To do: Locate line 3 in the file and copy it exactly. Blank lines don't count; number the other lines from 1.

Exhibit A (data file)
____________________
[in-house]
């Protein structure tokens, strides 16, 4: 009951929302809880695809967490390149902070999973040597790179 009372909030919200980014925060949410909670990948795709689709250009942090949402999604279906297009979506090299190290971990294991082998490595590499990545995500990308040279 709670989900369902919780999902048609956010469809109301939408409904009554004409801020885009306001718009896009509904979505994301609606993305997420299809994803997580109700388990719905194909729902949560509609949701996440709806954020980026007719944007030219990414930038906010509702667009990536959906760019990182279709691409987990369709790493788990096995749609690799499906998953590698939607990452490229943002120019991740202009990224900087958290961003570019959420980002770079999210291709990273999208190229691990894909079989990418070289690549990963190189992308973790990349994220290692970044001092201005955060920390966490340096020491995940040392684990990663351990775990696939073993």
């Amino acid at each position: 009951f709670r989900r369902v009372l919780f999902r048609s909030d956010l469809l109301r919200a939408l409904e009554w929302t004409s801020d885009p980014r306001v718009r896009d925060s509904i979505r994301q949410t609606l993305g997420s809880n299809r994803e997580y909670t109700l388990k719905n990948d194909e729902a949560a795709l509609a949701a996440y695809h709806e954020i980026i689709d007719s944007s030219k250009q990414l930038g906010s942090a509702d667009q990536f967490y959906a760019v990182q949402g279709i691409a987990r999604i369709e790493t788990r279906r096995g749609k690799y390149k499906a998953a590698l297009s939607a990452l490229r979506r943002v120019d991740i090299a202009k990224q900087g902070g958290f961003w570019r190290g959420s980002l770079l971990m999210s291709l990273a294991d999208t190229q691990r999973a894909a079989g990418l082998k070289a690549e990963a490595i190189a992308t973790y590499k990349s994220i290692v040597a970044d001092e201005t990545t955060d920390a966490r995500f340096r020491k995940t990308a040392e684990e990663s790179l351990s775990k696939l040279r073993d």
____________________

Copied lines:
């Amino acid at each position: 009951f709670r989900r369902v009372l919780f999902r048609s909030d956010l469809l109301r919200a939408l409904e009554w929302t004409s801020d885009p980014r306001v718009r896009d925060s509904i979505r994301q949410t609606l993305g997420s809880n299809r994803e997580y909670t109700l388990k719905n990948d194909e729902a949560a795709l509609a949701a996440y695809h709806e954020i980026i689709d007719s944007s030219k250009q990414l930038g906010s942090a509702d667009q990536f967490y959906a760019v990182q949402g279709i691409a987990r999604i369709e790493t788990r279906r096995g749609k690799y390149k499906a998953a590698l297009s939607a990452l490229r979506r943002v120019d991740i090299a202009k990224q900087g902070g958290f961003w570019r190290g959420s980002l770079l971990m999210s291709l990273a294991d999208t190229q691990r999973a894909a079989g990418l082998k070289a690549e990963a490595i190189a992308t973790y590499k990349s994220i290692v040597a970044d001092e201005t990545t955060d920390a966490r995500f340096r020491k995940t990308a040392e684990e990663s790179l351990s775990k696939l040279r073993d």